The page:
Old-Time Orleans, Vol. 1, Issue 10
ALBION – Operated by Mathew Ciszek, an Austrian-Polish immigrant, the old “Club 469” served as a saloon and bottling works for the community of East State Street during the first quarter of the 20th century.
A 1910 Orleans County Business Directory entry indicates that the business had expanded considerably and the Ciszeks were dealing in coal and wood in addition to the saloon and bottling business. After Mathew’s untimely death in 1910, his son Frank took control of the business.
This image, taken sometime between 1910 and 1915, depicts the interior of the bar room of Ciszek’s Saloon located at 113 East State Street. The original bar rested along the west wall, was moved to the east wall later on, and finally returned to the west wall with the opening of the Crooked Door Tavern.
Along the foot of the bar rests several spittoons as well as a luggage bag balancing on the foot rail.… More
Old-Time Orleans, Vol. 1, Issue 9
A day to remember those soldiers who made the ultimate sacrifice over the last 239 years, Memorial Day serves as an occasion for each and every citizen to reflect on the freedoms that we enjoy. “Decoration Day,” as it was called, has its roots in the Civil War when loved ones decorated the graves of their dearly departed soldiers. Today, we continue that tradition by adorning the graves of our veterans with flowers and flags.
Over the next four years we will commemorate the passing of the centennial of the First World War. A horrific and deadly conflict that was said to be “the war to end all wars,” took the lives of several dozen Orleans County citizens over the course of nineteen months. Our families sent over 1,000 young men to face the horrors of war and upon their return, the physical and emotional scars would remain for the rest of their lives.… More
Courtesy of the Orleans Hub
By Tom Rivers, Editor Posted 18 May 2015
CLARENDON – The Clarendon Historical Society threw a 150th birthday party for Carl Akeley last May. About 150 people turned out for the event that featured the author of a book about Akeley’s life.
Jay Kirk wrote “Kingdom Under Glass,” a book that traced Akeley’s upbringing on Hinds Road in Clarendon, when he started “stuffing” birds and small animals. By his early 20s he was becoming a legend after stuffing the enormous elephant Jumbo.
Akeley made many safaris to Africa, including with Teddy Roosevelt and George Eastman. The Clarendon native became an advocate for preserving Africa’s wildlife.
Many of his elephants, lions, rhinos and gorillas are displayed in New York City at the American Museum of Natural History. That museum includes the “Akeley Hall of African Mammals.”
The retired director of the Akeley Hall is the keynote speaker on Wednesday for the 151st birthday celebration for Akeley.… More
Old-Time Orleans, Vol. 1, Issue 8
This image shows the storefront of F. H. Lattin & Company in Chicago, Ill. Although this is not an image of a building in Orleans County, Frank Haak Lattin of Gaines operated this store as one of several specializing in the sale of natural specimens, instruments and supplies.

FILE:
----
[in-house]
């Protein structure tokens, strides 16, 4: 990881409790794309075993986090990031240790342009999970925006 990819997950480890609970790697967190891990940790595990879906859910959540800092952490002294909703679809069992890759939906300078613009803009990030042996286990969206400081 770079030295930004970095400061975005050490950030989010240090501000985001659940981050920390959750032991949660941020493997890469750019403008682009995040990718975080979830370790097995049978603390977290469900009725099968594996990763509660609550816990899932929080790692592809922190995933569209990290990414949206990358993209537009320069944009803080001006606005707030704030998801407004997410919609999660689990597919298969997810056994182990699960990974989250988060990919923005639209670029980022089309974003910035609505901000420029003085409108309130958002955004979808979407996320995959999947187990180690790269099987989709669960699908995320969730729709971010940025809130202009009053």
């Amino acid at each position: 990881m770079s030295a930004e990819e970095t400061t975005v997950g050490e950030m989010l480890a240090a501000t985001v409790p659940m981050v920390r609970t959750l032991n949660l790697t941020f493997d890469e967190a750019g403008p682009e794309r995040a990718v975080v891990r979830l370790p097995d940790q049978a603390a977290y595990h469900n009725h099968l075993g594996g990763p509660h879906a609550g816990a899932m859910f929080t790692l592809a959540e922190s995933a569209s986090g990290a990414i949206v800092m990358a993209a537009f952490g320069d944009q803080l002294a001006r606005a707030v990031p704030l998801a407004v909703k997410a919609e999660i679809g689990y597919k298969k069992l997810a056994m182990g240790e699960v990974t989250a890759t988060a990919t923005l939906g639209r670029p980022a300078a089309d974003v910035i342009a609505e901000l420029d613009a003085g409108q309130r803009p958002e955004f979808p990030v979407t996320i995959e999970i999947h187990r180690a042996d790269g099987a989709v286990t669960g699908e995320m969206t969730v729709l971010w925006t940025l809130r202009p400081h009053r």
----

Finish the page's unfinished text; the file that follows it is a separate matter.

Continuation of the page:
Graduating from the Albion High School in 1882, Lattin would spend several years teaching in Gaines. Lattin recognized the rich geological nature of the Orleans County region and collected a number of specimens from neighboring sandstone and limestone quarries.
In his earliest years as a collector he focused his attention strictly on birds’ eggs and started a publication called the “Oologist” in 1884. That collection of eggs became so extensive that it occupied two warehouses and at one time pieces of the collection were placed on exhibit at the Field Museum in Chicago.
By the time of his retirement in 1896, he was regarded as one of the most well known dealers of his kind in the United States.… More
Old-Time Orleans, Vol. 1, Issue 7
GAINES – On June 1, 1980 the Cobblestone Society formally dedicated the newly relocated Farmer’s Hall situated on Route 98 just south of Route 104.
The occasion was marked by a farmers’ parade from Gaines to Childs, which ended at Tillman’s Village Inn. Following the dedication ceremony in front of the Hall, attendees enjoyed a little fun and fellowship at the museum.
This picture shows Charlie and Jean Shervin “cuttin’ the rug” at the festivities following the dedication. The photo was taken in front of Radzinski’s H&A located where Crosby’s gas station currently sits.
The brick building in the background was part of the brick house that now serves as the Cobblestone Museum’s resource center. This portion of the building and the old liquor store attached to the front of the house were both removed after the museum purchased the building in 1998.
In its 55th year, the Cobblestone Museum will open this Sunday from 11 a.m.… More
Old-Time Orleans, Vol. 1, Issue 6
MURRAY – This image taken in the late 1920s shows the interior of a classroom at the Murray District No. 6 School located on the corner of West Brockville and Fancher roads. Unlike other rural schoolhouses in the area, this building had four classrooms used to teach over 100 students enrolled in the district.
This particular school was constructed in 1911 and was likely built to accommodate the Italian families living in the area. Guy D’Amico served as the first teacher and instructed all eight grades in three of the classrooms. Mabel Brockway and Ella Clark were the last two teachers to serve the district.
The school was closed in 1947 and in 1955 the district allowed the Fancher Legion Post to use the building following a devastating fire that burned their former post building the previous year. When the Fancher Post disbanded in 1971, a heated debate over ownership ensued.… More